The Yes-on-8 bus--let’s call it the Straight Talk Express--has been wending its way through California, traversing areas both red and blue, with stops for a couple of events a day. I caught up with it last Friday at a noontime rally in South Los Angeles, where a crowd of about 200 people was being urged by a speaker to “civilly, lovingly, go out and educate our friends, family, and neighbors” on why they should support Proposition 8, a ballot initiative that would amend California’s constitution to define marriage as a union of man and woman.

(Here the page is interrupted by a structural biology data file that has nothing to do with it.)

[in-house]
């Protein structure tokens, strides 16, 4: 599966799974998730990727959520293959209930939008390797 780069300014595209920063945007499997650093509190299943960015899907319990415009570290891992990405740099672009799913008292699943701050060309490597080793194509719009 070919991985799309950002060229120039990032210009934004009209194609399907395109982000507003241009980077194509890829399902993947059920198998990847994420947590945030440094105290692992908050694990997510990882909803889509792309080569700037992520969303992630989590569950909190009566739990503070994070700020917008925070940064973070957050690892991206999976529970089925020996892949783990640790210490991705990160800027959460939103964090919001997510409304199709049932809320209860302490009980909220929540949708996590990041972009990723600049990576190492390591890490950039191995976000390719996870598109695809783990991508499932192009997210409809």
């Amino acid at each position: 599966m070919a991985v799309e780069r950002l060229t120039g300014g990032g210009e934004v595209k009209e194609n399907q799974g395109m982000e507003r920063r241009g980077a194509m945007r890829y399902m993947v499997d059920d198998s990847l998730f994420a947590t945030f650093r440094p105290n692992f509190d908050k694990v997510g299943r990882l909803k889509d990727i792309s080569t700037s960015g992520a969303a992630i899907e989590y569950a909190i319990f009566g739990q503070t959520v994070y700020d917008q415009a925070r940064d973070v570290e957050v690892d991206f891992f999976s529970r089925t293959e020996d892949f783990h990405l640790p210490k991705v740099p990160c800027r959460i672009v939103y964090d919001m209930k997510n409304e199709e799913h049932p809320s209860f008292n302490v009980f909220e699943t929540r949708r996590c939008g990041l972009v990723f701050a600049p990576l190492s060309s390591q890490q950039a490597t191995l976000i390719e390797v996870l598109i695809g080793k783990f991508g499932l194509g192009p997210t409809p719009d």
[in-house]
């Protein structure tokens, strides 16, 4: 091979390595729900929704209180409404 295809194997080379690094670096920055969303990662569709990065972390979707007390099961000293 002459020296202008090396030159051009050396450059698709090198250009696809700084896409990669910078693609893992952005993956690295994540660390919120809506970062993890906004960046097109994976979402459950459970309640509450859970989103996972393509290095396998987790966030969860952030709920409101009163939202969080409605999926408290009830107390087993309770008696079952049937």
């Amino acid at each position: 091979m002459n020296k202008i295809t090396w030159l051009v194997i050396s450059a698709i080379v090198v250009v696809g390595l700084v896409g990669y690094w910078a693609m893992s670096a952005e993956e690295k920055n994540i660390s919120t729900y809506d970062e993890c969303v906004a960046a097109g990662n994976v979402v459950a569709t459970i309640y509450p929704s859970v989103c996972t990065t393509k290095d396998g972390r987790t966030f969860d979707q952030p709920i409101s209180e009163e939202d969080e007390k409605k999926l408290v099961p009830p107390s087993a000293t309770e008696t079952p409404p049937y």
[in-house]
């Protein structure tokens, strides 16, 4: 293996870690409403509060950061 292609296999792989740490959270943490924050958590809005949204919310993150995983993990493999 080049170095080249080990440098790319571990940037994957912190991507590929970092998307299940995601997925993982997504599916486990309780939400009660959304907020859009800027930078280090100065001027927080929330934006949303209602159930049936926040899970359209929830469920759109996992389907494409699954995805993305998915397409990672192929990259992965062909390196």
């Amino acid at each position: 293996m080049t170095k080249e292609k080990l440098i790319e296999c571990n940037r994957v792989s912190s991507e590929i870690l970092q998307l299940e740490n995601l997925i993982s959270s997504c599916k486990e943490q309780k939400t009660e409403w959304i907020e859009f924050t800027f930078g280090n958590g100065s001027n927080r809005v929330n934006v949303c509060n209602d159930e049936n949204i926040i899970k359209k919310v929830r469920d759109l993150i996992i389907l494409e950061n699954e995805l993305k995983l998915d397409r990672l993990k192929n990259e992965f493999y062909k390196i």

Hosting the event from a makeshift stage was Ron Prentice, chairman of ProtectMarriage.com, the umbrella group behind the campaign for Proposition 8. “This isn’t about love between two adults,” he reminded the crowd. “This is about the next generation.” Prentice, a gray-haired but fit-looking man, is the founder and head of the California Family Council, an organization tied to James Dobson’s Focus on the Family. And for this campaign, he’s working closely with Frank Schubert and Jeff Flint, two of the state’s most formidable political strategists. So far, Schubert and Flint and the rest of the Yes on 8 crowd have enjoyed surprising success. A few months ago, the proposition appeared to be headed for an easy defeat. Today, experts give it near-even odds of passing.